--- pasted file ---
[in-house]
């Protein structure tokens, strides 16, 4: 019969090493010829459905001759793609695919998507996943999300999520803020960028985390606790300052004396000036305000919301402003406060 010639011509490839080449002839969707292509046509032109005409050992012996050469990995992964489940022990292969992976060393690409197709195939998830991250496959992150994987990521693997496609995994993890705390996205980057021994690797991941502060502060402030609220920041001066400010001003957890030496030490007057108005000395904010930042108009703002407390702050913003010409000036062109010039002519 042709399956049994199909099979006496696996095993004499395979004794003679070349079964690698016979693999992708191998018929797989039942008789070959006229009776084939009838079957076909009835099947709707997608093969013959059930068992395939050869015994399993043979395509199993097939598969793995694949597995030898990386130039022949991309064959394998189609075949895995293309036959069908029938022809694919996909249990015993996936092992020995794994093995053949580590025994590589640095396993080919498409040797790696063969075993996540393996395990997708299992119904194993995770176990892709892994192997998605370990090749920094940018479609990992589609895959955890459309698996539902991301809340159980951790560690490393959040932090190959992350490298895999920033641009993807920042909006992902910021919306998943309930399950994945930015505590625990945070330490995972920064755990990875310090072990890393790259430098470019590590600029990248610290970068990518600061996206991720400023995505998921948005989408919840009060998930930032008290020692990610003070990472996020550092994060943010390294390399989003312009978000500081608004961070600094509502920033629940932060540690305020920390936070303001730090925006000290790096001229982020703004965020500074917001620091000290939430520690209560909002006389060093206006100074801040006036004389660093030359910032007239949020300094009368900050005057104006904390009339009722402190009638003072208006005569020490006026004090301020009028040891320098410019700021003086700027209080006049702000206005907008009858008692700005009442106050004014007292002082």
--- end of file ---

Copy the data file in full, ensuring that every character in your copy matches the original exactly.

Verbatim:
[in-house]
């Protein structure tokens, strides 16, 4: 019969090493010829459905001759793609695919998507996943999300999520803020960028985390606790300052004396000036305000919301402003406060 010639011509490839080449002839969707292509046509032109005409050992012996050469990995992964489940022990292969992976060393690409197709195939998830991250496959992150994987990521693997496609995994993890705390996205980057021994690797991941502060502060402030609220920041001066400010001003957890030496030490007057108005000395904010930042108009703002407390702050913003010409000036062109010039002519 042709399956049994199909099979006496696996095993004499395979004794003679070349079964690698016979693999992708191998018929797989039942008789070959006229009776084939009838079957076909009835099947709707997608093969013959059930068992395939050869015994399993043979395509199993097939598969793995694949597995030898990386130039022949991309064959394998189609075949895995293309036959069908029938022809694919996909249990015993996936092992020995794994093995053949580590025994590589640095396993080919498409040797790696063969075993996540393996395990997708299992119904194993995770176990892709892994192997998605370990090749920094940018479609990992589609895959955890459309698996539902991301809340159980951790560690490393959040932090190959992350490298895999920033641009993807920042909006992902910021919306998943309930399950994945930015505590625990945070330490995972920064755990990875310090072990890393790259430098470019590590600029990248610290970068990518600061996206991720400023995505998921948005989408919840009060998930930032008290020692990610003070990472996020550092994060943010390294390399989003312009978000500081608004961070600094509502920033629940932060540690305020920390936070303001730090925006000290790096001229982020703004965020500074917001620091000290939430520690209560909002006389060093206006100074801040006036004389660093030359910032007239949020300094009368900050005057104006904390009339009722402190009638003072208006005569020490006026004090301020009028040891320098410019700021003086700027209080006049702000206005907008009858008692700005009442106050004014007292002082």